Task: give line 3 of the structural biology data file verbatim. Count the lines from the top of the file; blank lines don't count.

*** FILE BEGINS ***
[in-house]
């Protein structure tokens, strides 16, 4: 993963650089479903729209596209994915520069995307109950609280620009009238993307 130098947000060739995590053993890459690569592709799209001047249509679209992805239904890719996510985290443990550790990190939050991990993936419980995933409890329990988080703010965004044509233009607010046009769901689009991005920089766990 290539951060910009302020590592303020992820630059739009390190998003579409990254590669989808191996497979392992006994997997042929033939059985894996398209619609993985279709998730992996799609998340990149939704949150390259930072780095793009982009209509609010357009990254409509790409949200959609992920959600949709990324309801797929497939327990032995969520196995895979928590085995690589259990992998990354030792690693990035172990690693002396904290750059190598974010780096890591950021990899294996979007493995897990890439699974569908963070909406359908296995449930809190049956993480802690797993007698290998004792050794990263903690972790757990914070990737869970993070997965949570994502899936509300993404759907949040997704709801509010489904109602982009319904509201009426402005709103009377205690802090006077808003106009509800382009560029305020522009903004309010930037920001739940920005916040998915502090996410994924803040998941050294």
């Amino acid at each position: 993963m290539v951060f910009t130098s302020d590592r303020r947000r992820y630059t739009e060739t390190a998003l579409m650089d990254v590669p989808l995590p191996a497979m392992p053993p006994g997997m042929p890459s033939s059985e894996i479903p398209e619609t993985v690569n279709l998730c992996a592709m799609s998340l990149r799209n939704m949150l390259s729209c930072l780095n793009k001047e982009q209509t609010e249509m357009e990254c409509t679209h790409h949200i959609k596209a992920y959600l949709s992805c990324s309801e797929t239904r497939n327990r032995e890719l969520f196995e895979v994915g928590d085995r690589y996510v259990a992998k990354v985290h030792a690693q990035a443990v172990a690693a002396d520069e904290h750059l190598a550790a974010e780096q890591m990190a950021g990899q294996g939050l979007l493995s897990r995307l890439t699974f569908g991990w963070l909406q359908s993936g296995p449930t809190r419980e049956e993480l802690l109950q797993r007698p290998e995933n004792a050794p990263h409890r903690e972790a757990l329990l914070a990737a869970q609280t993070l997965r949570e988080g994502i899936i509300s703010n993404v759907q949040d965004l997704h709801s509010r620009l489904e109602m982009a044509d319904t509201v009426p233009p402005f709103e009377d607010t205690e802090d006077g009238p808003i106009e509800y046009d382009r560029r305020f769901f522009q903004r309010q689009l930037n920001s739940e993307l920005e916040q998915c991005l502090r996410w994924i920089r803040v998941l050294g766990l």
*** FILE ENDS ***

């Amino acid at each position: 993963m290539v951060f910009t130098s302020d590592r303020r947000r992820y630059t739009e060739t390190a998003l579409m650089d990254v590669p989808l995590p191996a497979m392992p053993p006994g997997m042929p890459s033939s059985e894996i479903p398209e619609t993985v690569n279709l998730c992996a592709m799609s998340l990149r799209n939704m949150l390259s729209c930072l780095n793009k001047e982009q209509t609010e249509m357009e990254c409509t679209h790409h949200i959609k596209a992920y959600l949709s992805c990324s309801e797929t239904r497939n327990r032995e890719l969520f196995e895979v994915g928590d085995r690589y996510v259990a992998k990354v985290h030792a690693q990035a443990v172990a690693a002396d520069e904290h750059l190598a550790a974010e780096q890591m990190a950021g990899q294996g939050l979007l493995s897990r995307l890439t699974f569908g991990w963070l909406q359908s993936g296995p449930t809190r419980e049956e993480l802690l109950q797993r007698p290998e995933n004792a050794p990263h409890r903690e972790a757990l329990l914070a990737a869970q609280t993070l997965r949570e988080g994502i899936i509300s703010n993404v759907q949040d965004l997704h709801s509010r620009l489904e109602m982009a044509d319904t509201v009426p233009p402005f709103e009377d607010t205690e802090d006077g009238p808003i106009e509800y046009d382009r560029r305020f769901f522009q903004r309010q689009l930037n920001s739940e993307l920005e916040q998915c991005l502090r996410w994924i920089r803040v998941l050294g766990l």